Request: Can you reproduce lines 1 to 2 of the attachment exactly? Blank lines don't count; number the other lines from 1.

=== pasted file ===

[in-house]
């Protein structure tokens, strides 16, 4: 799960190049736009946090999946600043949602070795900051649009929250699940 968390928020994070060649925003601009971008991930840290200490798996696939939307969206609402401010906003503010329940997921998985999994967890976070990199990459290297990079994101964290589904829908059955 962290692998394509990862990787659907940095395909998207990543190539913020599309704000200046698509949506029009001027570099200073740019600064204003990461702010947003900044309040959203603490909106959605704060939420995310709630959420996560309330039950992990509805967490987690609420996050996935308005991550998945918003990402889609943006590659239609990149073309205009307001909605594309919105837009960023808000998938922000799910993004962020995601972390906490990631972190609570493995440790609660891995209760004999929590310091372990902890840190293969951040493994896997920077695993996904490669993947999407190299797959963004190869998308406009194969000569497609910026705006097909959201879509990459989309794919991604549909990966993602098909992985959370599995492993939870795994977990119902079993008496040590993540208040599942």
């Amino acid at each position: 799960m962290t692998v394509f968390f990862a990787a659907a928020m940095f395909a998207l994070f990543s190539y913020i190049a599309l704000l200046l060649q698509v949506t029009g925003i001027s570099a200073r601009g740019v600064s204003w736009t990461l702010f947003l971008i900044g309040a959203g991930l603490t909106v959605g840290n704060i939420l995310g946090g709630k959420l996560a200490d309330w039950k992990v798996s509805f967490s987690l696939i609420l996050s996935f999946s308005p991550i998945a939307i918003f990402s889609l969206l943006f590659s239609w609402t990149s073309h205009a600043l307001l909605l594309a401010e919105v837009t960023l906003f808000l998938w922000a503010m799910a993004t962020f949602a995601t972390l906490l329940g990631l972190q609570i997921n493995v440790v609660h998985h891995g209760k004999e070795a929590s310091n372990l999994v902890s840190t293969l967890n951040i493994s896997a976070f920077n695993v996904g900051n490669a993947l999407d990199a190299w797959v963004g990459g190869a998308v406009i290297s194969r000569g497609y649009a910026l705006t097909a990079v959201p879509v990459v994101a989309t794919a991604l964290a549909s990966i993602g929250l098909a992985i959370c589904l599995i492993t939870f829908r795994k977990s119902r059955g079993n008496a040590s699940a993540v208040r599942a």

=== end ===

[in-house]
């Protein structure tokens, strides 16, 4: 799960190049736009946090999946600043949602070795900051649009929250699940 968390928020994070060649925003601009971008991930840290200490798996696939939307969206609402401010906003503010329940997921998985999994967890976070990199990459290297990079994101964290589904829908059955 962290692998394509990862990787659907940095395909998207990543190539913020599309704000200046698509949506029009001027570099200073740019600064204003990461702010947003900044309040959203603490909106959605704060939420995310709630959420996560309330039950992990509805967490987690609420996050996935308005991550998945918003990402889609943006590659239609990149073309205009307001909605594309919105837009960023808000998938922000799910993004962020995601972390906490990631972190609570493995440790609660891995209760004999929590310091372990902890840190293969951040493994896997920077695993996904490669993947999407190299797959963004190869998308406009194969000569497609910026705006097909959201879509990459989309794919991604549909990966993602098909992985959370599995492993939870795994977990119902079993008496040590993540208040599942």